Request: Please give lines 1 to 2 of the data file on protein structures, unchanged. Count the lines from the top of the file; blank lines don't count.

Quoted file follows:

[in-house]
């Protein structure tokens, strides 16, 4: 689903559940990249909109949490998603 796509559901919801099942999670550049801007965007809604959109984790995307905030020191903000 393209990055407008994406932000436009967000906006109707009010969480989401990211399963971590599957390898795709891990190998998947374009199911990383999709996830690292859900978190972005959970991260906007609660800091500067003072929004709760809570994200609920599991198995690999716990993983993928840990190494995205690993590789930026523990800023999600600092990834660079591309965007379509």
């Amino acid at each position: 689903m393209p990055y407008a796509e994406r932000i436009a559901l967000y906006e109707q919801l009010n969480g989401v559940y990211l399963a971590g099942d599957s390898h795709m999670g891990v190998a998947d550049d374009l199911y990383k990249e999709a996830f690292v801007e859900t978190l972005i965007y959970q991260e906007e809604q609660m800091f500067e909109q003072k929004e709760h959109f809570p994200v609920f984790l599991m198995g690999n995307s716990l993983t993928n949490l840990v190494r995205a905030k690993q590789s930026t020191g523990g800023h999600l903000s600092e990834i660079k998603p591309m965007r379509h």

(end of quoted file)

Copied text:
[in-house]
């Protein structure tokens, strides 16, 4: 689903559940990249909109949490998603 796509559901919801099942999670550049801007965007809604959109984790995307905030020191903000 393209990055407008994406932000436009967000906006109707009010969480989401990211399963971590599957390898795709891990190998998947374009199911990383999709996830690292859900978190972005959970991260906007609660800091500067003072929004709760809570994200609920599991198995690999716990993983993928840990190494995205690993590789930026523990800023999600600092990834660079591309965007379509």